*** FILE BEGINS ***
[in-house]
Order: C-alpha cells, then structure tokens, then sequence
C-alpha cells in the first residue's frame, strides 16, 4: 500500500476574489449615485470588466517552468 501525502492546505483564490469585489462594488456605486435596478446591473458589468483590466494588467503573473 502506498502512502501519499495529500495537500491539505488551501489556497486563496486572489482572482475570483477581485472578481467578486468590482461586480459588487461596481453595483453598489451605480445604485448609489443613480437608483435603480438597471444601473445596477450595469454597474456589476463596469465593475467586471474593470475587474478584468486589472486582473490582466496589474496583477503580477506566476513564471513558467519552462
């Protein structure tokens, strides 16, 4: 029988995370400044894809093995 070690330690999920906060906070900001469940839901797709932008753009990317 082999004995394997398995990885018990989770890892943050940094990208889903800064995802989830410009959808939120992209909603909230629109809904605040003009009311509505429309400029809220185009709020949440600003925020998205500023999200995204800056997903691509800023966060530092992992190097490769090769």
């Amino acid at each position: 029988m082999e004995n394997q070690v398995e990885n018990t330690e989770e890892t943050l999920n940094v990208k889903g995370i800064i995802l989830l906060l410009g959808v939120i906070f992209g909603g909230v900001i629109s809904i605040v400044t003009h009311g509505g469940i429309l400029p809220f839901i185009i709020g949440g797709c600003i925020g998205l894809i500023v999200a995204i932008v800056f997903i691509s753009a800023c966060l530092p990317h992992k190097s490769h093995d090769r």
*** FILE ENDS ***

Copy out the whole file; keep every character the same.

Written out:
[in-house]
Order: C-alpha cells, then structure tokens, then sequence
C-alpha cells in the first residue's frame, strides 16, 4: 500500500476574489449615485470588466517552468 501525502492546505483564490469585489462594488456605486435596478446591473458589468483590466494588467503573473 502506498502512502501519499495529500495537500491539505488551501489556497486563496486572489482572482475570483477581485472578481467578486468590482461586480459588487461596481453595483453598489451605480445604485448609489443613480437608483435603480438597471444601473445596477450595469454597474456589476463596469465593475467586471474593470475587474478584468486589472486582473490582466496589474496583477503580477506566476513564471513558467519552462
């Protein structure tokens, strides 16, 4: 029988995370400044894809093995 070690330690999920906060906070900001469940839901797709932008753009990317 082999004995394997398995990885018990989770890892943050940094990208889903800064995802989830410009959808939120992209909603909230629109809904605040003009009311509505429309400029809220185009709020949440600003925020998205500023999200995204800056997903691509800023966060530092992992190097490769090769």
């Amino acid at each position: 029988m082999e004995n394997q070690v398995e990885n018990t330690e989770e890892t943050l999920n940094v990208k889903g995370i800064i995802l989830l906060l410009g959808v939120i906070f992209g909603g909230v900001i629109s809904i605040v400044t003009h009311g509505g469940i429309l400029p809220f839901i185009i709020g949440g797709c600003i925020g998205l894809i500023v999200a995204i932008v800056f997903i691509s753009a800023c966060l530092p990317h992992k190097s490769h093995d090769r």